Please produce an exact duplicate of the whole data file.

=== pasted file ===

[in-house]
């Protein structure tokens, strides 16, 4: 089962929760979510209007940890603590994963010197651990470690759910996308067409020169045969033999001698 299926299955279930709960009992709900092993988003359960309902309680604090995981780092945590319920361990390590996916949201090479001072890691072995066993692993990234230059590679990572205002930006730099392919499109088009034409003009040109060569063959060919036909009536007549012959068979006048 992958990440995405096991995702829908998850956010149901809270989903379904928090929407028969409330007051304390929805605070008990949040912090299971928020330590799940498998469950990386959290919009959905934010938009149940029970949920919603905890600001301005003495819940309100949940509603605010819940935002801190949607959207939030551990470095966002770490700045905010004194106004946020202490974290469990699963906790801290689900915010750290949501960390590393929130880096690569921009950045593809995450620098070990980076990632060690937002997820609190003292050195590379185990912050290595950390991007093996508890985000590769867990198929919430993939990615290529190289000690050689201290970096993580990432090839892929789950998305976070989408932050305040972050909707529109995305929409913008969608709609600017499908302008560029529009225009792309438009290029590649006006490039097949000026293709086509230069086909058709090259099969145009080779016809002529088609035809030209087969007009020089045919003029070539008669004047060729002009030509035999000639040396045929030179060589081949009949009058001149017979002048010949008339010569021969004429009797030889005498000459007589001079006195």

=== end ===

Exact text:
[in-house]
């Protein structure tokens, strides 16, 4: 089962929760979510209007940890603590994963010197651990470690759910996308067409020169045969033999001698 299926299955279930709960009992709900092993988003359960309902309680604090995981780092945590319920361990390590996916949201090479001072890691072995066993692993990234230059590679990572205002930006730099392919499109088009034409003009040109060569063959060919036909009536007549012959068979006048 992958990440995405096991995702829908998850956010149901809270989903379904928090929407028969409330007051304390929805605070008990949040912090299971928020330590799940498998469950990386959290919009959905934010938009149940029970949920919603905890600001301005003495819940309100949940509603605010819940935002801190949607959207939030551990470095966002770490700045905010004194106004946020202490974290469990699963906790801290689900915010750290949501960390590393929130880096690569921009950045593809995450620098070990980076990632060690937002997820609190003292050195590379185990912050290595950390991007093996508890985000590769867990198929919430993939990615290529190289000690050689201290970096993580990432090839892929789950998305976070989408932050305040972050909707529109995305929409913008969608709609600017499908302008560029529009225009792309438009290029590649006006490039097949000026293709086509230069086909058709090259099969145009080779016809002529088609035809030209087969007009020089045919003029070539008669004047060729002009030509035999000639040396045929030179060589081949009949009058001149017979002048010949008339010569021969004429009797030889005498000459007589001079006195």